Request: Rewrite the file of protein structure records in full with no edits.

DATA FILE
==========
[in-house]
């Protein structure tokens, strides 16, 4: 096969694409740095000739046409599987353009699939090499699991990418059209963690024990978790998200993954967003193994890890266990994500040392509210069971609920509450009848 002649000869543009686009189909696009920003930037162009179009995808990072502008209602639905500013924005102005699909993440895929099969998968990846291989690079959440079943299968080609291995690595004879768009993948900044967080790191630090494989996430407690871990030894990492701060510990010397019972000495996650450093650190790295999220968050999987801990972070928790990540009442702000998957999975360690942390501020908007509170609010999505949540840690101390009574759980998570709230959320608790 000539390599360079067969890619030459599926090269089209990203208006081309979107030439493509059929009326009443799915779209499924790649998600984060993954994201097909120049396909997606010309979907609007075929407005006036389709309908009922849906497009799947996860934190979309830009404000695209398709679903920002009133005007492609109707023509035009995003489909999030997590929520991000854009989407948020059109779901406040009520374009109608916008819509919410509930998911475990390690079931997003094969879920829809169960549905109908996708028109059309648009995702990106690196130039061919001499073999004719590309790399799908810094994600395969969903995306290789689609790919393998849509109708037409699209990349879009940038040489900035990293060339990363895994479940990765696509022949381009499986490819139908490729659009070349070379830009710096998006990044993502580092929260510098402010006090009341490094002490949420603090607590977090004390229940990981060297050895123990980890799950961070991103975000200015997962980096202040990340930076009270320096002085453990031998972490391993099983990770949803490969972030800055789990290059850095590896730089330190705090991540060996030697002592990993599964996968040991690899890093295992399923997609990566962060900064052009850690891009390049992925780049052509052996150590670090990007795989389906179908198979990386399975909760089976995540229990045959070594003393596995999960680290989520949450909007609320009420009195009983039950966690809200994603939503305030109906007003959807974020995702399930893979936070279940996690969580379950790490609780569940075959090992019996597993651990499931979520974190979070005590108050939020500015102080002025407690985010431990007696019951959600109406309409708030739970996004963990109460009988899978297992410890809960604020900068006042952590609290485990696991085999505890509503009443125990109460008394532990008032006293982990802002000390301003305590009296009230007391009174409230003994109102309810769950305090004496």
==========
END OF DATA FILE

[in-house]
């Protein structure tokens, strides 16, 4: 096969694409740095000739046409599987353009699939090499699991990418059209963690024990978790998200993954967003193994890890266990994500040392509210069971609920509450009848 002649000869543009686009189909696009920003930037162009179009995808990072502008209602639905500013924005102005699909993440895929099969998968990846291989690079959440079943299968080609291995690595004879768009993948900044967080790191630090494989996430407690871990030894990492701060510990010397019972000495996650450093650190790295999220968050999987801990972070928790990540009442702000998957999975360690942390501020908007509170609010999505949540840690101390009574759980998570709230959320608790 000539390599360079067969890619030459599926090269089209990203208006081309979107030439493509059929009326009443799915779209499924790649998600984060993954994201097909120049396909997606010309979907609007075929407005006036389709309908009922849906497009799947996860934190979309830009404000695209398709679903920002009133005007492609109707023509035009995003489909999030997590929520991000854009989407948020059109779901406040009520374009109608916008819509919410509930998911475990390690079931997003094969879920829809169960549905109908996708028109059309648009995702990106690196130039061919001499073999004719590309790399799908810094994600395969969903995306290789689609790919393998849509109708037409699209990349879009940038040489900035990293060339990363895994479940990765696509022949381009499986490819139908490729659009070349070379830009710096998006990044993502580092929260510098402010006090009341490094002490949420603090607590977090004390229940990981060297050895123990980890799950961070991103975000200015997962980096202040990340930076009270320096002085453990031998972490391993099983990770949803490969972030800055789990290059850095590896730089330190705090991540060996030697002592990993599964996968040991690899890093295992399923997609990566962060900064052009850690891009390049992925780049052509052996150590670090990007795989389906179908198979990386399975909760089976995540229990045959070594003393596995999960680290989520949450909007609320009420009195009983039950966690809200994603939503305030109906007003959807974020995702399930893979936070279940996690969580379950790490609780569940075959090992019996597993651990499931979520974190979070005590108050939020500015102080002025407690985010431990007696019951959600109406309409708030739970996004963990109460009988899978297992410890809960604020900068006042952590609290485990696991085999505890509503009443125990109460008394532990008032006293982990802002000390301003305590009296009230007391009174409230003994109102309810769950305090004496």